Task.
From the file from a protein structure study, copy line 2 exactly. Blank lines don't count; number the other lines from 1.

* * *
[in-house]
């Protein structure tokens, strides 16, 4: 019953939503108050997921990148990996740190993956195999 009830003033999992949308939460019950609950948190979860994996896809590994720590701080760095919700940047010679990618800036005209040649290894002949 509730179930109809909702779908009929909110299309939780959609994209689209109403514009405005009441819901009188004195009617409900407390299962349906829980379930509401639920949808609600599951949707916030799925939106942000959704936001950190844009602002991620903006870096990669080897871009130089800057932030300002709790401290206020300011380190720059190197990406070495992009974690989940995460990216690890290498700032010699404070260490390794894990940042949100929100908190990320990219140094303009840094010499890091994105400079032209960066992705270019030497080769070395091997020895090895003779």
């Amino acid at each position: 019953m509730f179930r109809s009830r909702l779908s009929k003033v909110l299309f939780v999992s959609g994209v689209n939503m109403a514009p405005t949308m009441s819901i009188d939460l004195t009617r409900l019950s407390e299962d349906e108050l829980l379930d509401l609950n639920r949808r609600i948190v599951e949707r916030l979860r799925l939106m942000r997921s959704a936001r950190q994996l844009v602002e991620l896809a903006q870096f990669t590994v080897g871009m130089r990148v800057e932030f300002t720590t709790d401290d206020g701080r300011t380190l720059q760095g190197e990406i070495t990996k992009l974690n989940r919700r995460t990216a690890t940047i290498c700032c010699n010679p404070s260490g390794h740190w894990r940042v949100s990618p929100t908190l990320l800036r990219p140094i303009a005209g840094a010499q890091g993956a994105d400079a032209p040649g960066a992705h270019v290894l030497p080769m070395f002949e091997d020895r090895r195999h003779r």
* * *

């Protein structure tokens, strides 16, 4: 019953939503108050997921990148990996740190993956195999 009830003033999992949308939460019950609950948190979860994996896809590994720590701080760095919700940047010679990618800036005209040649290894002949 509730179930109809909702779908009929909110299309939780959609994209689209109403514009405005009441819901009188004195009617409900407390299962349906829980379930509401639920949808609600599951949707916030799925939106942000959704936001950190844009602002991620903006870096990669080897871009130089800057932030300002709790401290206020300011380190720059190197990406070495992009974690989940995460990216690890290498700032010699404070260490390794894990940042949100929100908190990320990219140094303009840094010499890091994105400079032209960066992705270019030497080769070395091997020895090895003779």